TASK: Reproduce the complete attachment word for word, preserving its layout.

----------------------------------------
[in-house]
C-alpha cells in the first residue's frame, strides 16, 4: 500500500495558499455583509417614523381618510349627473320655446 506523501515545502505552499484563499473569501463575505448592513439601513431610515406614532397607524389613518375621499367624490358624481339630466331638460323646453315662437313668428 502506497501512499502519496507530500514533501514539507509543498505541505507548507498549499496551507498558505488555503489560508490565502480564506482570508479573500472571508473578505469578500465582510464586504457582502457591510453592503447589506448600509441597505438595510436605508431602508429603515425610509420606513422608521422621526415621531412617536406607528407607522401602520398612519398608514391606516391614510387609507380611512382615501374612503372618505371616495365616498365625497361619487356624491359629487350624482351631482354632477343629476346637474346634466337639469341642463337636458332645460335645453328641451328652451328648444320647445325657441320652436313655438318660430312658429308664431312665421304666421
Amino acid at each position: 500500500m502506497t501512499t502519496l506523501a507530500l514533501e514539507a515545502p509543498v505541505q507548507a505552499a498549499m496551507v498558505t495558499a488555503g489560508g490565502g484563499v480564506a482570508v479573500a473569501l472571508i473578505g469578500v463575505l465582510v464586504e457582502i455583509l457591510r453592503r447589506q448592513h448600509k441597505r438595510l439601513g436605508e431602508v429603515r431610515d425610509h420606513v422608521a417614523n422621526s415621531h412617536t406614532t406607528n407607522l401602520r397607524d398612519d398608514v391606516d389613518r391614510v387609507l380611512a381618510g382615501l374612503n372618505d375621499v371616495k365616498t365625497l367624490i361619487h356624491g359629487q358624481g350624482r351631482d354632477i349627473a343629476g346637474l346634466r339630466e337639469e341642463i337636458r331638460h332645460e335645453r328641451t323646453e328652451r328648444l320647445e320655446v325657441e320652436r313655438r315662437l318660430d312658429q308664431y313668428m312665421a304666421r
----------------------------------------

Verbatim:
[in-house]
C-alpha cells in the first residue's frame, strides 16, 4: 500500500495558499455583509417614523381618510349627473320655446 506523501515545502505552499484563499473569501463575505448592513439601513431610515406614532397607524389613518375621499367624490358624481339630466331638460323646453315662437313668428 502506497501512499502519496507530500514533501514539507509543498505541505507548507498549499496551507498558505488555503489560508490565502480564506482570508479573500472571508473578505469578500465582510464586504457582502457591510453592503447589506448600509441597505438595510436605508431602508429603515425610509420606513422608521422621526415621531412617536406607528407607522401602520398612519398608514391606516391614510387609507380611512382615501374612503372618505371616495365616498365625497361619487356624491359629487350624482351631482354632477343629476346637474346634466337639469341642463337636458332645460335645453328641451328652451328648444320647445325657441320652436313655438318660430312658429308664431312665421304666421
Amino acid at each position: 500500500m502506497t501512499t502519496l506523501a507530500l514533501e514539507a515545502p509543498v505541505q507548507a505552499a498549499m496551507v498558505t495558499a488555503g489560508g490565502g484563499v480564506a482570508v479573500a473569501l472571508i473578505g469578500v463575505l465582510v464586504e457582502i455583509l457591510r453592503r447589506q448592513h448600509k441597505r438595510l439601513g436605508e431602508v429603515r431610515d425610509h420606513v422608521a417614523n422621526s415621531h412617536t406614532t406607528n407607522l401602520r397607524d398612519d398608514v391606516d389613518r391614510v387609507l380611512a381618510g382615501l374612503n372618505d375621499v371616495k365616498t365625497l367624490i361619487h356624491g359629487q358624481g350624482r351631482d354632477i349627473a343629476g346637474l346634466r339630466e337639469e341642463i337636458r331638460h332645460e335645453r328641451t323646453e328652451r328648444l320647445e320655446v325657441e320652436r313655438r315662437l318660430d312658429q308664431y313668428m312665421a304666421r